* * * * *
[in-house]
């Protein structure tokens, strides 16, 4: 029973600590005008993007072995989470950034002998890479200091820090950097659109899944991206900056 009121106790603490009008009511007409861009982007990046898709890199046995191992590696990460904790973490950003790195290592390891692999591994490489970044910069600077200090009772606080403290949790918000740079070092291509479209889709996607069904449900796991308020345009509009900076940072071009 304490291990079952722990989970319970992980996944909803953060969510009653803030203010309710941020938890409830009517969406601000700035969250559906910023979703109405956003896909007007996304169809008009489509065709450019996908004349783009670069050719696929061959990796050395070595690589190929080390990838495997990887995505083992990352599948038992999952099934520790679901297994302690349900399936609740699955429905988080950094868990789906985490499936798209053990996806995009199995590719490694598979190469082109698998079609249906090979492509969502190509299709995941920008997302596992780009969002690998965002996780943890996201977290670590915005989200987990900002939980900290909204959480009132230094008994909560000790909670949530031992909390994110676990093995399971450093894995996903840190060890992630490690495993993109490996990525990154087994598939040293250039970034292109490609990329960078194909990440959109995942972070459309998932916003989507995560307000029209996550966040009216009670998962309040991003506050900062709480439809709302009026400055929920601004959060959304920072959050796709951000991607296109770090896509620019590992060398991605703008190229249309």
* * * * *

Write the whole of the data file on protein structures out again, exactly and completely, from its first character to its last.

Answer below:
[in-house]
């Protein structure tokens, strides 16, 4: 029973600590005008993007072995989470950034002998890479200091820090950097659109899944991206900056 009121106790603490009008009511007409861009982007990046898709890199046995191992590696990460904790973490950003790195290592390891692999591994490489970044910069600077200090009772606080403290949790918000740079070092291509479209889709996607069904449900796991308020345009509009900076940072071009 304490291990079952722990989970319970992980996944909803953060969510009653803030203010309710941020938890409830009517969406601000700035969250559906910023979703109405956003896909007007996304169809008009489509065709450019996908004349783009670069050719696929061959990796050395070595690589190929080390990838495997990887995505083992990352599948038992999952099934520790679901297994302690349900399936609740699955429905988080950094868990789906985490499936798209053990996806995009199995590719490694598979190469082109698998079609249906090979492509969502190509299709995941920008997302596992780009969002690998965002996780943890996201977290670590915005989200987990900002939980900290909204959480009132230094008994909560000790909670949530031992909390994110676990093995399971450093894995996903840190060890992630490690495993993109490996990525990154087994598939040293250039970034292109490609990329960078194909990440959109995942972070459309998932916003989507995560307000029209996550966040009216009670998962309040991003506050900062709480439809709302009026400055929920601004959060959304920072959050796709951000991607296109770090896509620019590992060398991605703008190229249309």